The words ‘Welcome to Jurassic Park’ accompanied by an overpowering ensemble of brass and strings mark one of the most spectacular scenes in the history of cinema. Never had an audience seen dinosaurs – or much other computer generated imagery – so vividly integrated into our world. It is undeniably phenomenal to see such a rich display of spectacle, but an underlying argument from many critics is that Jurassic Park holds little more than just that, spectacle. Under scrutiny, seams begin to burst and reveal something arguably just as spectacular in its own right at work: an unsinkable marketing machine – a maker of ‘little sharks’. Jurassic Park from the outset was conceived to be a shared international event – a summer blockbuster phenomenon, to make as big a mark as Star Wars. The over sixty million dollar production budget was not only matched, but exceeded by a sixty-five million dollar marketing campaign (Broeske, 1993). As rightly stated by Marcy Magiera, ‘That phenomenon is no accident. Rather, it’s the culmination of a carefully crafted marketing and merchandising plan set in motion in late 1991 for the movie based on Michael Crichton’s best-selling novel.’ (1994). It is evident even from the simplistic initial teaser trailer that the film relied on secrecy to form hype (Universal Studios, 1992, a). Not a single dinosaur appears in the teaser, and mere glimpses of the creatures appear in the trailers that followed (Universal Studios, 1992, b); this strategy is to reserve the big spectacle exclusively for within the movie theatre, thus inducing further hype. Additionally, Jurassic Park formed promotions with one hundred companies, generating one thousand different products of merchandise (Broeske, 1993). This is where, one could argue, the pinnacle of Jurassic Park’s marketing lies – the sense of identity; the film was more than just a film, it had become a brand.

It takes only three colours – red, yellow and white, one minimal drawing – of a fossil, and some blank space – fit for a title to be translated into tens of languages, to create arguably one of the most powerful and recognisable logos ever made. Chip Kidd’s original logo for the original novel of the same name (Crichton, 1991) was so effective in showing so much without showing anything at all (i.e conveying dinosaurs with nothing but the silhouette of a fossil of one), the marketing team for the film used this logo to equal effect. With such a simple image, the film promised so much to the audience. The workings of this logo provided a perfect basis for the workings of the film’s marketing scheme and is almost the quintessential example of the aforementioned ‘striking yet familiar, the easy yet catchy, the skillful yet simple’ Adorno and Horkheimer wrote about forty-seven years earlier. The film’s marketing didn’t stop there, however – it went even further by playing with diegesis. The filmmakers placed the logo diegetically within the world of the film – the park shares the film’s logo. While on the surface this is a mere gimmick, this choice was a monumental and integral part in the strength of the marketing of the film. To immerse the audience in the relatively realistic world of Jurassic Park, the park itself needed merchandise, which the filmmakers put on display within the film. This tactic also epitomises ‘skillful yet simple’, ducking under the thought of the audience, but standing glaringly in full view for every scene this merchandise appears in. Soon after leaving the cinema, viewers would learn the exciting merchandise of the film world was of course also available in the real world. This is arguably the true genius in the marketing of the film, whilst simultaneously being the reason the film itself is harshly criticised when put under scrutiny; with this much thought and care being put into the financial success and promotion of the film, some would argue the film itself is one spectacular feature-length advertisement for the real star of the show – the merchandise, which the film’s genre and appeal lends itself so well to, as Barry Langford explains:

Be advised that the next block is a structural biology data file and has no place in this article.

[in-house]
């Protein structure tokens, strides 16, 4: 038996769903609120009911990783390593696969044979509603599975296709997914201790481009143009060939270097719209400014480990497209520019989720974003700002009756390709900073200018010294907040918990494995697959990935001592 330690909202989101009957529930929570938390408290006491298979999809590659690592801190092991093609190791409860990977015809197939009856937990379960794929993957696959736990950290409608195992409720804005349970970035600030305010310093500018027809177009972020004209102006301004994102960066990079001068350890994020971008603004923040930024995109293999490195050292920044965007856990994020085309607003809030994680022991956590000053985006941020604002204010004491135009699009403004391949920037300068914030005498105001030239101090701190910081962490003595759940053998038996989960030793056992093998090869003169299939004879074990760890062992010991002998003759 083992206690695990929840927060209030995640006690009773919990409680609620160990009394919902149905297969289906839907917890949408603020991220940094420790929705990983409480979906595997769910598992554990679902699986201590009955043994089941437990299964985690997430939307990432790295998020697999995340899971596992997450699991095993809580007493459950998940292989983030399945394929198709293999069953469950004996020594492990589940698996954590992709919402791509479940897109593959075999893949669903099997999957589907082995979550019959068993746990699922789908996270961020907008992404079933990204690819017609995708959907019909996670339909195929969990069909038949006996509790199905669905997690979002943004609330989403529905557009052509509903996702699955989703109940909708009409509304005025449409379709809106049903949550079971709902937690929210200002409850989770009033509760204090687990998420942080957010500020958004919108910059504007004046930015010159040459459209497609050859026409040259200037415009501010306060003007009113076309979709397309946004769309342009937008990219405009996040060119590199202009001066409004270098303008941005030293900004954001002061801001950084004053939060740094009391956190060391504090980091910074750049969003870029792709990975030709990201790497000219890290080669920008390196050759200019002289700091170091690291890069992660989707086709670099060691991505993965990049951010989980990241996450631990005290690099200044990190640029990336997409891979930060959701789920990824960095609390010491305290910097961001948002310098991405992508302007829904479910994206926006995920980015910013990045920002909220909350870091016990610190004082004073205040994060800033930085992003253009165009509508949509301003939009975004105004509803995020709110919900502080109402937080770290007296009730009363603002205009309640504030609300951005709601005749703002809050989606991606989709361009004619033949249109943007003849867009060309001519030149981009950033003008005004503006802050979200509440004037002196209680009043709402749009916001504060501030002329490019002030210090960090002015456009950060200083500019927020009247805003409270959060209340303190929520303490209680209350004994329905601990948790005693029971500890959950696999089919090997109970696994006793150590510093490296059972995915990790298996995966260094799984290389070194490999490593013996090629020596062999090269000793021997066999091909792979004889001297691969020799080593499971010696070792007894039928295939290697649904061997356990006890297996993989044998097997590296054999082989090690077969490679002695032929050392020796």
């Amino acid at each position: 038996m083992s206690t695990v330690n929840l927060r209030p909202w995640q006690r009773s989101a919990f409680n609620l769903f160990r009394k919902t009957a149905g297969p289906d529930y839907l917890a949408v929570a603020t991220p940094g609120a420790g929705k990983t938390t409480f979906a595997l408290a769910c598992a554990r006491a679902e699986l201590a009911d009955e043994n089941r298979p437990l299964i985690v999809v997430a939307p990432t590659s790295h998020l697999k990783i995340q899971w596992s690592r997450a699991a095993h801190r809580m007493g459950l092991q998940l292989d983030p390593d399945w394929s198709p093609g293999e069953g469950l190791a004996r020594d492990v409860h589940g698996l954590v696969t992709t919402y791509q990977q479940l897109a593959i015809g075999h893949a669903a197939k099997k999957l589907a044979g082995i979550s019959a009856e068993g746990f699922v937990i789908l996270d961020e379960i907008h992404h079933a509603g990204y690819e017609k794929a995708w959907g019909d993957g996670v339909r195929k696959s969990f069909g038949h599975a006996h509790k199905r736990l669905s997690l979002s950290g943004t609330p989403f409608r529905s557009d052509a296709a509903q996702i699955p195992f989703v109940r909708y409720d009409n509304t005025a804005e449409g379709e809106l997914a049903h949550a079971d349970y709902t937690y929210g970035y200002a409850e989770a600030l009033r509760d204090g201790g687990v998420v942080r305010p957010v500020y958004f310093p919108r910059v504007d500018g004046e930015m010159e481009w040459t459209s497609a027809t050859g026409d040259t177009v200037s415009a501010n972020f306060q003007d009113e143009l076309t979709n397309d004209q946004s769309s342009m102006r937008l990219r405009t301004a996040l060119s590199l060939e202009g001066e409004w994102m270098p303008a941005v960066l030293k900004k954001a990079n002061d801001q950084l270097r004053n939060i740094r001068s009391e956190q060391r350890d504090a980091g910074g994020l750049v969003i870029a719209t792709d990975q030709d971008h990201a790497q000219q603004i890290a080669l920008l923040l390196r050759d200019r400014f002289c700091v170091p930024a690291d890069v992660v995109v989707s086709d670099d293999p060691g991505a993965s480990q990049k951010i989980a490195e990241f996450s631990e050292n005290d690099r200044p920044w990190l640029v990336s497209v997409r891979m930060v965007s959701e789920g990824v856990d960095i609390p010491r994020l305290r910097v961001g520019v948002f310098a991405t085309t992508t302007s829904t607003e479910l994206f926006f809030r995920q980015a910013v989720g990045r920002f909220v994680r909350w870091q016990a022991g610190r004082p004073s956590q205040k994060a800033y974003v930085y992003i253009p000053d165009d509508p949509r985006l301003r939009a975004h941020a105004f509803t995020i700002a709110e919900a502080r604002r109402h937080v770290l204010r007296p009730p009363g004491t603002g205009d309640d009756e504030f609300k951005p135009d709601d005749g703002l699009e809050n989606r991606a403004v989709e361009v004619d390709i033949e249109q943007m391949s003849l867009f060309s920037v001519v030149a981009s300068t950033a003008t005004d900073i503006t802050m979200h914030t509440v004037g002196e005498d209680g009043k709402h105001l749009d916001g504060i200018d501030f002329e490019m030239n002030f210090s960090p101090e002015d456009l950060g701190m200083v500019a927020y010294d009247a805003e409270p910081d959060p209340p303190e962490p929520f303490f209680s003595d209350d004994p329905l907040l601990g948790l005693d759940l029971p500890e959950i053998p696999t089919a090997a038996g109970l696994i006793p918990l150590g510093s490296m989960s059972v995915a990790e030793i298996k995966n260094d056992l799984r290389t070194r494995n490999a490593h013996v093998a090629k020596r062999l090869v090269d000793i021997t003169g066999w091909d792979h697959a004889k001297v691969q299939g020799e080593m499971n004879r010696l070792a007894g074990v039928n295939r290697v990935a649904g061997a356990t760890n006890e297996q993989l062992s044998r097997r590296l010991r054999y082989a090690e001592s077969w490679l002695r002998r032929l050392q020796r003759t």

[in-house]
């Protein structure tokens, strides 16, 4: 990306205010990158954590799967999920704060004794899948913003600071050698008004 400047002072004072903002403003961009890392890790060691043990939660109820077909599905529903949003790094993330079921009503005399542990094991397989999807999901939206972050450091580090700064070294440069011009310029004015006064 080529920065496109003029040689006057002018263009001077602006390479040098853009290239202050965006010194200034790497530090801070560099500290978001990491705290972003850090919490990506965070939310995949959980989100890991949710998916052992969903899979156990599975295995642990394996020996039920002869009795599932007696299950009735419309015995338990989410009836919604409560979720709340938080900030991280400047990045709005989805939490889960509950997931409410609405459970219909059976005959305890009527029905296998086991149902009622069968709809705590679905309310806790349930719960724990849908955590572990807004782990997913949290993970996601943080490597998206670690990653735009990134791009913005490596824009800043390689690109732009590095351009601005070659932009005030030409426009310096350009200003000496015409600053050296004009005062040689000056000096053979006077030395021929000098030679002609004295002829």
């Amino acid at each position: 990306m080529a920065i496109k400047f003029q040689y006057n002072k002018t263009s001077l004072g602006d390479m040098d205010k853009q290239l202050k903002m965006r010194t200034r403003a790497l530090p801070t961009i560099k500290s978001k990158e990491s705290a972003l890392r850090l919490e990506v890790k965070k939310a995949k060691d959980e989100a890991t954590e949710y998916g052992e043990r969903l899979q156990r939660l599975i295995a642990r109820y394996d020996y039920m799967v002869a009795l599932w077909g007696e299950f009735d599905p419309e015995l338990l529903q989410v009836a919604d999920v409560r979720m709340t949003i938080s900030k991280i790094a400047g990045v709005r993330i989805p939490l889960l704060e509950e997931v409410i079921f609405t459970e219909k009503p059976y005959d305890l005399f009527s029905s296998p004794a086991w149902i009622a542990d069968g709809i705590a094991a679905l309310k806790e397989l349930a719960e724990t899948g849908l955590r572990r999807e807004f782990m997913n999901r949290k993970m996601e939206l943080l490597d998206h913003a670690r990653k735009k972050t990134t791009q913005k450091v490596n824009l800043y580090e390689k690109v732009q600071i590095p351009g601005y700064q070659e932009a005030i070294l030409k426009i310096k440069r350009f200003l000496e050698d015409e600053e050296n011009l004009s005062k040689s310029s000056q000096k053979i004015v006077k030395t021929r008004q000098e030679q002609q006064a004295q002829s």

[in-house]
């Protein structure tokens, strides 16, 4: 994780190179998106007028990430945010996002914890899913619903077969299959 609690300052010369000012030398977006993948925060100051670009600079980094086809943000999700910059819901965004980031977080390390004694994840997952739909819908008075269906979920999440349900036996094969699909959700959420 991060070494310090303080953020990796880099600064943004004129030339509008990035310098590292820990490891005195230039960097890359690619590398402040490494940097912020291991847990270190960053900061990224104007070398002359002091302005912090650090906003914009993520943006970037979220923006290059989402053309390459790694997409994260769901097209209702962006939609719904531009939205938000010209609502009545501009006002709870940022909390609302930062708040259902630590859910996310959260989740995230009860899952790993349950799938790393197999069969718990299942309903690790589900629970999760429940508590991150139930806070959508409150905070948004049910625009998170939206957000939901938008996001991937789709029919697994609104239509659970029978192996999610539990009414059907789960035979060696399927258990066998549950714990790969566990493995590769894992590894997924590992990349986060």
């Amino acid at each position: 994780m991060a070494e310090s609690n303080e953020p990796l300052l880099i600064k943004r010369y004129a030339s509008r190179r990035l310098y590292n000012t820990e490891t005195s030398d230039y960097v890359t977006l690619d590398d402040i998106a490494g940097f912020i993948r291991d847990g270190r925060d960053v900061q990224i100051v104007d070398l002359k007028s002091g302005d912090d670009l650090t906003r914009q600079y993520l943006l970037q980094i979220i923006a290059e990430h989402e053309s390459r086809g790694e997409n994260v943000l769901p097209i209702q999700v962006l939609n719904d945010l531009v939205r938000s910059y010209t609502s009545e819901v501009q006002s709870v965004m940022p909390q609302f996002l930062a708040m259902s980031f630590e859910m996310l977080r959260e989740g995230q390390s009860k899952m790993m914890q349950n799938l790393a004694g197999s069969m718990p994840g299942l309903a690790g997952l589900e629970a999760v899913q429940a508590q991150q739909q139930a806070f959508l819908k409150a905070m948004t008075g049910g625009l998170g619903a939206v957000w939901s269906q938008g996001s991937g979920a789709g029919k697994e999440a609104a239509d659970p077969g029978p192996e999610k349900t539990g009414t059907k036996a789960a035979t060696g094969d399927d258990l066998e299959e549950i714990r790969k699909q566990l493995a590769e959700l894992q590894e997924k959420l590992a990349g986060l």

The rise of SF and fantasy moreover offers an obvious showcase for spectacular state- of-the-art technologies of visual, sound and above all special-effects design, the key attractions that provide a summer release with crucial market leverage. The genre is well suited to the construction of simplified, action- oriented narratives with accordingly enhanced worldwide audience appeal, potential for the facile generation of profitable sequels (often, as with the two Jurassic Park sequels (U 1997, 1999), virtual reprises), and ready adaptability into profitable tributary media such as computer games and rides at studio-owned amusement parks. (Langford, 2010)

To say there was not a large-scale industrial capitalisation on this film would be a complete fabrication, as marketing was a huge focus from the get-go of the film’s pre-production. The real discussion comes down to the chicken and the egg of the film – whether the marketing was the primary focus of the film, or whether it came separate, as an additional thought to take advantage of the potential of the tale. Cynically taking all the aforementioned points as reasons for the film being nothing, or close to nothing, but an inventive money making technique puppet-mastered by greedy studios is a fair interpretation that is even further evidenced by the release of the critically acclaimed Schindler’s List (Spielberg, 1993). Releasing the same year, the deep and gritty film was on many occasions implied to be the project Spielberg was more involved in, with post production of Jurassic Park taking more of a back-burner role. Spielberg and George Lucas worked on the post production of the film together, with Spielberg working from Poland while shooting Schindler (Rothman, 1993). It could be argued that Spielberg himself knew of the financial value of the film and needed to release it, where his real passion lay in telling the story of Schindler’s List. Tom Shone agrees with this notion when criticising the film: ‘It doesn’t feel like it has all his enthusiasm, all his energies. As miraculous as some of it still is, it feels a tiny bit like he’s directing it with his left hand.’ (Shone, 2015).